Review By Jarad Johnson
“Monkey on my back,” is a common term for heroin addiction, but in this riveting magical-realism novel, Beukes takes it quite literally. Here, set in an alternate of the South African city of Johannesburg, people who have committed a crime, and those who bear a significant amount of guilt are, “animalled,” or magically attached to an animal familiar. While the animal brings with it some magic in the form of psychic powers and perhaps marginal comfort, the animal is their version of the scarlet, “A.” In short, the animal is a sort of marker for their wrong-doing. The protagonist of the novel is Zinzi December, an animalled girl with a sloth who lives in a slum nicknamed, “Zoo City,” for its large population of animalled people. When she is first introduced, Zinzi is attempting to pay back her drug dealer by charging people for her ability to locate lost objects. However, she quickly gets caught up in harrowing missing persons case that leads her to reevaluate everyone and everything she trusts.
One of the most interesting thing about Zoo City is the way in which it’s written. Beukes does not reveal anything to the reader; you discover the information as you go along. I found this to be refreshing, as most authors reveal all of the, “necessary,” plot points at the beginning of the novel, so it was interesting to be sort of confused for most of the book.
I find the, “Animalled Epidemic,” from the book to be particularly memorable. Of course, it’s not uncommon to see similar familiar-like relationships pop up in folklore, but this is different. The author writes that this phenomenon started in the 1980s, which is when the AIDS epidemic struck the U.S. And today, of course, many parts of Africa are plagued by an AIDS epidemic, so I find many similarities there. Like many people from the 80s, the animalled are quarantined and feared by most of society. Also, many people are afraid of these people because they do not understand them, like people who thoughts AIDS was a viral disease for many years.
More broadly, I think that this novel is in some ways a commentary on African Culture. During Apartheid, which literally means separateness, there were entire communities that had walls around them to keep others out, and we see some of that imagery in the novel. But, in some ways, I think Beukes is saying that there are still some walls around Africa, and still lots of walls to tear down. Even in the U.S, there is a stereotype of Africa as a sort of primitive country, when in fact it’s the opposite. Africa has a thriving culture like any other country, and many people don’t realize that.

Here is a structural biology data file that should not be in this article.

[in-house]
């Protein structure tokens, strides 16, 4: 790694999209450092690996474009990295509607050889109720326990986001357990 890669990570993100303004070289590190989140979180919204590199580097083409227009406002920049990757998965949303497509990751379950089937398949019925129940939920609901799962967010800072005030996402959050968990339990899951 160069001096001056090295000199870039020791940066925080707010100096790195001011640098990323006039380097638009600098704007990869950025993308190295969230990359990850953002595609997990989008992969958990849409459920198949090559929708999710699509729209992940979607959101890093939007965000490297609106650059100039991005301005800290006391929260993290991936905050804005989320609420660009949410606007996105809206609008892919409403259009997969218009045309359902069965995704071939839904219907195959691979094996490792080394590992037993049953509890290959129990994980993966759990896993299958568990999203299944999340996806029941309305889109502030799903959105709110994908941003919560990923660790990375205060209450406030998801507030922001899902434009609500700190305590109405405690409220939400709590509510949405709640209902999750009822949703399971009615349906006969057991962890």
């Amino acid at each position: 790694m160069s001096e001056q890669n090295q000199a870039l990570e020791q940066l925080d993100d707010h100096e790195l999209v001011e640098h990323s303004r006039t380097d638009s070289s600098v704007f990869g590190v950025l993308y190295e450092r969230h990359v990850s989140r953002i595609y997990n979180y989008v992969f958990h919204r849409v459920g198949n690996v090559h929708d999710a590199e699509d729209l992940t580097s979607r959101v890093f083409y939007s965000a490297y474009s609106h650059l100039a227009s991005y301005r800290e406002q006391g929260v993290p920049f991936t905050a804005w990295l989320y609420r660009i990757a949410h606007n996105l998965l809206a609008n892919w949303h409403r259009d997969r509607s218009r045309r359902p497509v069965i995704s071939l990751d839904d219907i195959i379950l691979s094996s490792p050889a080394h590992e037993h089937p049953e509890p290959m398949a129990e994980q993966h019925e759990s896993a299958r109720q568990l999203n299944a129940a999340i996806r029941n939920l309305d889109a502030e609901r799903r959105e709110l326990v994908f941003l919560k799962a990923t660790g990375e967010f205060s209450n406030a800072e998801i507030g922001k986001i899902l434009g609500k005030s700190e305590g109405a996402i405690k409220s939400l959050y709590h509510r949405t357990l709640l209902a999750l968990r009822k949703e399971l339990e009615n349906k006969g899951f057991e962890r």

The actual plot of the novel itself is engrossing. The air of mystery permeates throughout, and the reader is kept on the edge of their seat. The author writes in an interesting style, never revealing too much information, leaving the reader guessing for much of the novel. One of the more interesting aspects of the book is the character development of Zinzi. At first, she is only looking out for herself, and she doesn’t care who gets hurt in her quest for money. But we gradually see her develop empathy, and by the end of the novel she is a completely different person.
Overall, the novel Zoo City is fantastic. I loved the character arc of Zinzi, getting to see her progress so much, and the overall story. While I wish that the author would have given a little more detail regarding the core mystery of the novel, I still enjoyed it. The animal and human relationships were also quite fascinating, and getting to see how those evolved was one of the best parts of the book. I’m definitely hoping for a sequel.
Jarad attends Middle Tennessee State University, loves tea, and tries to spend every spare second reading. Jarad is majoring in English. Bless his heart! Let's all light a candle for him and send him happy thoughts!